Another reason right-handed mousers use left-handed mice (or trackballs) is that it frees up their dominant hand for tasks like writing, taking notes, or drinking coffee. Freeing up your dominant hand can actually help you be more productive as a result. 

With the Kensington mice and trackballs, you can customize how they function by using the KensingtonWorks™ software to increase workflow efficiencies. This personalized experience will help you become familiar with mousing with your non-dominant hand a little easier.

3. To try something new (and prove they can do it)

People naturally like to challenge themselves. How many times in your life have you attempted something simply because someone said you shouldn't or couldn't do something? 

If this sounds like you, the folks at Kensington challenge you to try one of their left-handed mice. Maybe you would be more comfortable with a trackball instead?

If that's the case, Kensington challenges you to try their Expert Mouse® Wireless Trackball. Its ergonomic design might make the switch from right to left-handed mousing a little easier.

3 Reasons Why Left-Handed People Mouse Right

So, why do you suppose left-handed people tend to mouse right? In the poll, 19% of the left-handed respondents said they mouse right, which equates to 83% of the left-handed respondents who use their non-dominant hand for mousing. Some interesting facts as to why include:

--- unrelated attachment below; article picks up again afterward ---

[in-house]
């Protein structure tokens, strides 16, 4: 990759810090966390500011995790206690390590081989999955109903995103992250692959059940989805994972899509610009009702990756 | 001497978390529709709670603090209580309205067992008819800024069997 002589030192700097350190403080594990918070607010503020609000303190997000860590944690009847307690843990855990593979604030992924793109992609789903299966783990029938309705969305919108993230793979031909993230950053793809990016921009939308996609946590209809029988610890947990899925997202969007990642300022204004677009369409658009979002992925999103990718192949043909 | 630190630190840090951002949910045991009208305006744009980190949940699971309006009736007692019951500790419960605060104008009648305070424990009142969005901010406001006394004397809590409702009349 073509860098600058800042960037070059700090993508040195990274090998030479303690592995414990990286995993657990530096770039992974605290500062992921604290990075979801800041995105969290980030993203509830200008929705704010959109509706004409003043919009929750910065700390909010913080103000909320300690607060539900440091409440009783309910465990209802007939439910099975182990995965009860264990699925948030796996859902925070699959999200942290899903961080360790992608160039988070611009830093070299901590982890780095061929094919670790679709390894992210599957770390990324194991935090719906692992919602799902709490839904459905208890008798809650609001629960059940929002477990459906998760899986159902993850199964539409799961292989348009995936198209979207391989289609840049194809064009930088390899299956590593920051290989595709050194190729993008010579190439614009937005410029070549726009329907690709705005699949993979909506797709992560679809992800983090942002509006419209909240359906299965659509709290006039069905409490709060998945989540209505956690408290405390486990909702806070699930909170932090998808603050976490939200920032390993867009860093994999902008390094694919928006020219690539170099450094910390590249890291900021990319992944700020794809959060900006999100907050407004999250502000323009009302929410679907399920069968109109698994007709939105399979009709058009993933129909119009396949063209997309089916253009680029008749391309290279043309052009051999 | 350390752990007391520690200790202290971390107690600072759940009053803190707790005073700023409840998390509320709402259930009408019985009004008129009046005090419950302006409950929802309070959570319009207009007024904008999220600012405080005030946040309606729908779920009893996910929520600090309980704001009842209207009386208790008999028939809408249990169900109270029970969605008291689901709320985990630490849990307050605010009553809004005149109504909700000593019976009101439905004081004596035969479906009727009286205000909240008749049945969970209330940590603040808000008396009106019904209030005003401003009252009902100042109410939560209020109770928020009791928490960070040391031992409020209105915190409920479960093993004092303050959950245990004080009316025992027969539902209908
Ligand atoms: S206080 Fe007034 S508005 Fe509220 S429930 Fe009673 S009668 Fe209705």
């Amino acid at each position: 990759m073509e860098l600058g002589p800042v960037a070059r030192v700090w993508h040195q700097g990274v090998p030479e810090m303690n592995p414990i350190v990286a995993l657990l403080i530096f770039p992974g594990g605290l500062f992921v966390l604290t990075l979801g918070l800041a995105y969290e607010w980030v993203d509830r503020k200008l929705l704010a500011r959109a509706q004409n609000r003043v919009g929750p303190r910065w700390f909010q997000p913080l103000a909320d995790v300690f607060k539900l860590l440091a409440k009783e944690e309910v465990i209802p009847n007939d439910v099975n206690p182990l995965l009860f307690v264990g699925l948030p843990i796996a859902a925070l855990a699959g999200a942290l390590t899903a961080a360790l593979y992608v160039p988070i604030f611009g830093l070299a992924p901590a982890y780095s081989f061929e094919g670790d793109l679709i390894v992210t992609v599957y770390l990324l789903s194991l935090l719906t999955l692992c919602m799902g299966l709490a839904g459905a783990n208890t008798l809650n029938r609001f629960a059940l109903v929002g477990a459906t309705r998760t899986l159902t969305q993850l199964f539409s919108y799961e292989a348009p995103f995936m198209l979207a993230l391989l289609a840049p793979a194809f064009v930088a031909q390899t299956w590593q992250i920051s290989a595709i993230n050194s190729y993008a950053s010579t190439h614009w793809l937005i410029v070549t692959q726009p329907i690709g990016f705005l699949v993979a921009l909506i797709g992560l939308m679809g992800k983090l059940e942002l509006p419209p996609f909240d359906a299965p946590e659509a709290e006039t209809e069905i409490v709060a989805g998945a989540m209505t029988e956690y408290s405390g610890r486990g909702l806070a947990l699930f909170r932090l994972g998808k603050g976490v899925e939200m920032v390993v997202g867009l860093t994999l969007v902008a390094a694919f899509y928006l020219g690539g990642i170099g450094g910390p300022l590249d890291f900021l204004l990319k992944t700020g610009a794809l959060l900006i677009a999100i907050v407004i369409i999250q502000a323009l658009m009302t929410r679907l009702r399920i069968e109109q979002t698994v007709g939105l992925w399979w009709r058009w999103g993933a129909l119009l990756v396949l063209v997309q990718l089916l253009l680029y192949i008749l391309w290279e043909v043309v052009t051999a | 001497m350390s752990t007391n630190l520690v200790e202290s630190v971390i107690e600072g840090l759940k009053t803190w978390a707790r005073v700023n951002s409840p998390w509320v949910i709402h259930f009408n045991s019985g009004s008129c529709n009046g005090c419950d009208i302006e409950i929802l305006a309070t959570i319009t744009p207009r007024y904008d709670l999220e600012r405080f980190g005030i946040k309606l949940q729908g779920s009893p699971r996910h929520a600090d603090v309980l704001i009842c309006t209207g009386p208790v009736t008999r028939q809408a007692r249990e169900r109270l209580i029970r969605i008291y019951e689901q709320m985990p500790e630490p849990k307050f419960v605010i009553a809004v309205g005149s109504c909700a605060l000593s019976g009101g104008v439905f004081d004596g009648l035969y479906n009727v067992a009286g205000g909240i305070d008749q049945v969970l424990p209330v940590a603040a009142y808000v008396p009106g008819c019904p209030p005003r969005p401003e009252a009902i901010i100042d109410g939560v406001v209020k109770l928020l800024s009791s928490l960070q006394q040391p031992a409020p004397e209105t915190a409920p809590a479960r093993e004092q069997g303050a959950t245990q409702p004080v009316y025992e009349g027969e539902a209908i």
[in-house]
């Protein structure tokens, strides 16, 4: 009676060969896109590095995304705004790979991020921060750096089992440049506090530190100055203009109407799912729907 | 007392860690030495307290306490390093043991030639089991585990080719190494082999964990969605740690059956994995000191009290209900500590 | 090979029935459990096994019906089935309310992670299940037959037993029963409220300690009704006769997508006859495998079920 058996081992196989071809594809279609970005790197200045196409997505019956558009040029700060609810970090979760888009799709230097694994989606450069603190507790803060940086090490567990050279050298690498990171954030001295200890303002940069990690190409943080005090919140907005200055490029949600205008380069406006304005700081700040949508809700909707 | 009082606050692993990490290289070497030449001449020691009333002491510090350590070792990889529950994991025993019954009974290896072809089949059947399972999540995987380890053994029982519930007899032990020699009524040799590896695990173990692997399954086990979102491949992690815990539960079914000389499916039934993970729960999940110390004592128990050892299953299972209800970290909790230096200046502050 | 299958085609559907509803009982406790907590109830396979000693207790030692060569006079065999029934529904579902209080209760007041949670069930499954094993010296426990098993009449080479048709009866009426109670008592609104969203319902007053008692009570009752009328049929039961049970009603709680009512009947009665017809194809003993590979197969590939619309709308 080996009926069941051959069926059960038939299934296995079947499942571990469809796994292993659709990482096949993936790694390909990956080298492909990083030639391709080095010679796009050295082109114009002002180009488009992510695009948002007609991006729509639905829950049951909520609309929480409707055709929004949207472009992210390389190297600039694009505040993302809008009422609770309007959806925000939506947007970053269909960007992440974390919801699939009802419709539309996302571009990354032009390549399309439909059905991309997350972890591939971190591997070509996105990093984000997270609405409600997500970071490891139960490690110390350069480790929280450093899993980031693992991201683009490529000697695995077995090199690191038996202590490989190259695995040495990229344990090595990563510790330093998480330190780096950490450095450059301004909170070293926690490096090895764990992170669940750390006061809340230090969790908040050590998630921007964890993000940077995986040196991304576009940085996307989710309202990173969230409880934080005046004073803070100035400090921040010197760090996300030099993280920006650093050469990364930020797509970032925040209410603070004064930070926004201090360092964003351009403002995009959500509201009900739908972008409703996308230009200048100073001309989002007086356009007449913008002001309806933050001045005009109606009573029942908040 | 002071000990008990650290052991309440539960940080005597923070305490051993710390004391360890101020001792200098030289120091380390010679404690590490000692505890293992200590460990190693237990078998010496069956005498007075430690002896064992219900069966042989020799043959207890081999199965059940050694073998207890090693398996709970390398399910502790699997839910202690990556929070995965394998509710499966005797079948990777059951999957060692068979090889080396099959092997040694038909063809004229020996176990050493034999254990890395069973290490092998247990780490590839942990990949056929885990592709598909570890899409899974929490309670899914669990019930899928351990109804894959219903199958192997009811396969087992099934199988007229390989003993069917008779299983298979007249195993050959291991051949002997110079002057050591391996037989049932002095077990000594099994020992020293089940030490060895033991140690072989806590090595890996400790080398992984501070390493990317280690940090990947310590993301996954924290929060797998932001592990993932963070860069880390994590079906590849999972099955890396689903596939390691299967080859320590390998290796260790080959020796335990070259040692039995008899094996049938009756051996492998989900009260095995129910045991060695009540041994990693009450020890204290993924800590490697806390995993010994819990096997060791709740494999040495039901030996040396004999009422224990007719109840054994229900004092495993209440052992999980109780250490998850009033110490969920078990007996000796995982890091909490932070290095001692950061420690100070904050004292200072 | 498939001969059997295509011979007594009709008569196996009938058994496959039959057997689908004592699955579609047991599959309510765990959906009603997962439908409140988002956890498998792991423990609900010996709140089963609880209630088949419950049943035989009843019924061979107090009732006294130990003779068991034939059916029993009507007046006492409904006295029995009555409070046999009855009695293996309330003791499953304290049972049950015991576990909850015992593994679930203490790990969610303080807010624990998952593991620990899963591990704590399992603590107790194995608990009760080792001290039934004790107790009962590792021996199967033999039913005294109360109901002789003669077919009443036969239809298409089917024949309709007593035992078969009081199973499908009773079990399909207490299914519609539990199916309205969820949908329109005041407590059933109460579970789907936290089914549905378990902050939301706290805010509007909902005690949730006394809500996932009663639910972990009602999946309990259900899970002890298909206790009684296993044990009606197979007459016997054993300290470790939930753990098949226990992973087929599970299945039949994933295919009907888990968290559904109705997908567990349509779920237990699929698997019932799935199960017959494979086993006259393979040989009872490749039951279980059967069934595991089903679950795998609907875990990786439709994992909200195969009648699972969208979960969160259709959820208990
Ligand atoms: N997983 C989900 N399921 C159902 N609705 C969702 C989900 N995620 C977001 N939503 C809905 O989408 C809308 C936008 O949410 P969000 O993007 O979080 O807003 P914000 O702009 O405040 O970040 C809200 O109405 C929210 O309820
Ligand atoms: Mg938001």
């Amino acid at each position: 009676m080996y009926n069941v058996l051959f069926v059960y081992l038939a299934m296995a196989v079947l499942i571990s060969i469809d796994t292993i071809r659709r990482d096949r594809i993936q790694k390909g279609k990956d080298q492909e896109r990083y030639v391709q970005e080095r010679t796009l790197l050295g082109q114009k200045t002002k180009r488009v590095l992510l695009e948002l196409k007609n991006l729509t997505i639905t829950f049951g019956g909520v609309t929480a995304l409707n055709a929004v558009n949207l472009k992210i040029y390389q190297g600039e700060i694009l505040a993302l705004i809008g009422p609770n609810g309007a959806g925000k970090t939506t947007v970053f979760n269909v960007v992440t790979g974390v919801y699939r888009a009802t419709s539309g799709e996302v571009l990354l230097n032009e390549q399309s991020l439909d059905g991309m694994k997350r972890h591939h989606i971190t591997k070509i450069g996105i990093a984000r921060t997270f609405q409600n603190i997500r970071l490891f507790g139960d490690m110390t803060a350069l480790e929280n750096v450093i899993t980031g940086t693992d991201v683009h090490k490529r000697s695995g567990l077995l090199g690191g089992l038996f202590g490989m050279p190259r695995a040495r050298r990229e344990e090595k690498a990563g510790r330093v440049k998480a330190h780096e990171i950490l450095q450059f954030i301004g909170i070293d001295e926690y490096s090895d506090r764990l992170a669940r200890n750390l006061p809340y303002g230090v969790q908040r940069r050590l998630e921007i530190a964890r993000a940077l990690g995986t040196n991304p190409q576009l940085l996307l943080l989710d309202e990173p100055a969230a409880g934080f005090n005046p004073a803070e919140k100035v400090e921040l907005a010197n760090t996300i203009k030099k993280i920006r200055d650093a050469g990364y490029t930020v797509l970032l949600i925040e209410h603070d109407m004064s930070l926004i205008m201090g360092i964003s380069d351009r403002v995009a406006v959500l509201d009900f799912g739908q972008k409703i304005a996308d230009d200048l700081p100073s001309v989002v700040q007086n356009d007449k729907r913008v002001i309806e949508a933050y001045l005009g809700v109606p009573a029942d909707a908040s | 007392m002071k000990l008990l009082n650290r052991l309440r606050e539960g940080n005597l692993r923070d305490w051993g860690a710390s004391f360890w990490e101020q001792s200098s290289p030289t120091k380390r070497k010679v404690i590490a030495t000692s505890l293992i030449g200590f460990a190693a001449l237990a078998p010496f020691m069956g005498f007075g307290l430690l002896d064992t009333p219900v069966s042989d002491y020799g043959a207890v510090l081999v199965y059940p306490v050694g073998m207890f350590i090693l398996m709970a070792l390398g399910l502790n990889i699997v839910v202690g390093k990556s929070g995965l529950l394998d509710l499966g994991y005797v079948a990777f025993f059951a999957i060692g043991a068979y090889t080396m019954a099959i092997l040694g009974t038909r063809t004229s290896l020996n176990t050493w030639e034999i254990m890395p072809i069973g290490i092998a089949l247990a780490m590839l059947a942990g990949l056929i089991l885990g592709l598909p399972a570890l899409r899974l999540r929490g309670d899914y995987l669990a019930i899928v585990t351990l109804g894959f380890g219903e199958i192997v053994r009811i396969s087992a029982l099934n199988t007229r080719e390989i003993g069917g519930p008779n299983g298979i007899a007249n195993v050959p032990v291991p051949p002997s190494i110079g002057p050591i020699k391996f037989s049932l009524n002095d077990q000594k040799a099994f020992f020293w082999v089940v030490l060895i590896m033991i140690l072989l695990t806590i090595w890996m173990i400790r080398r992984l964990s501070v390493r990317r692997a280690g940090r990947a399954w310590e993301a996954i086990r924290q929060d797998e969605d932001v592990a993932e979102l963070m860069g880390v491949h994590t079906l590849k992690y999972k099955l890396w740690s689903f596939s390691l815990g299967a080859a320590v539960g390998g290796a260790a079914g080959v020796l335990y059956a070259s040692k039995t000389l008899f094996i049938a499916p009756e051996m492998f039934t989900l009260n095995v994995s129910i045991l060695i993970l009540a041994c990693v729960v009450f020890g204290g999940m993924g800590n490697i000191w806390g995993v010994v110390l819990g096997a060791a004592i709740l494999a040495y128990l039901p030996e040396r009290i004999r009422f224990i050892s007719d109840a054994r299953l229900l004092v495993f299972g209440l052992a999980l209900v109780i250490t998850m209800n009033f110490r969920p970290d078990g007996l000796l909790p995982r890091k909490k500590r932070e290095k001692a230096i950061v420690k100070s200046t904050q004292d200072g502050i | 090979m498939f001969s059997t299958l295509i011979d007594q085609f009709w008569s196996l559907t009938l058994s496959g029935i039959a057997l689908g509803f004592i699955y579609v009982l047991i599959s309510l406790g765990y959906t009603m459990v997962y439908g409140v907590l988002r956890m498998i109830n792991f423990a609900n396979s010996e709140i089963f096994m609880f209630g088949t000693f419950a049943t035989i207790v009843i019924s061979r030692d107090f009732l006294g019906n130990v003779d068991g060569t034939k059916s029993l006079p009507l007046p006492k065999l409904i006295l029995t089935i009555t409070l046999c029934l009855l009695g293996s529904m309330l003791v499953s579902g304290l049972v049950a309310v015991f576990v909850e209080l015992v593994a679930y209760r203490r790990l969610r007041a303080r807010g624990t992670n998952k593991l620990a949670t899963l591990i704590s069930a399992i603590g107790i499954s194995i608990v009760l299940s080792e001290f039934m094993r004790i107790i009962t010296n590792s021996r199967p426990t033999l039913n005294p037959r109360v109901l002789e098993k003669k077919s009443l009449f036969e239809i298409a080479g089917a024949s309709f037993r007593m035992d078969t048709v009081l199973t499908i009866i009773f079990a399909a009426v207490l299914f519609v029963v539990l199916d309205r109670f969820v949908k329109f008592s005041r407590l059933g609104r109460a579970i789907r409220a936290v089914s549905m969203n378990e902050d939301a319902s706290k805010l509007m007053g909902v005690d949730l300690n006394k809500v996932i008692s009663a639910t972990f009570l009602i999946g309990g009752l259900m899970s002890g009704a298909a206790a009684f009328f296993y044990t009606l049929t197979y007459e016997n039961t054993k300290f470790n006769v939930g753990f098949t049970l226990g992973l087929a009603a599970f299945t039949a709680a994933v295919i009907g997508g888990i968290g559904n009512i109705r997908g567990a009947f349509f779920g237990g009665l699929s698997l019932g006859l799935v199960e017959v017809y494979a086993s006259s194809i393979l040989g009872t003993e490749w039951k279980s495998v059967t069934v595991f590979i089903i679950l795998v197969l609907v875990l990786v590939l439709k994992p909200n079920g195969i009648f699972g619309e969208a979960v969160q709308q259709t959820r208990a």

1. Spreads the load to their non-dominant hand

When a left-handed person uses a right-handed mouse, they can spread the load to their non-dominant hand. It can offer the same mitigation from MSDs and RSIs as when right-handed people use left-handed mice. 

Other benefits of spreading the workload to your non-dominant hand include:

  • Improves your brain function
  • Enhances your creativity
  • Stimulates new neuron growth
  • Reduces memory loss
  • Makes you more adaptable to changes
  • Advances your skillset

2. It's the way they learned, and never thought to change it (but they could!)

Since the majority of society is right-handed, lefties have been taught most of their tasks by right-handed people. The first time they sat down at a computer, the other users placed the mouse on the right. So, they began mousing right. It just didn't occur to them to change it to the opposite side.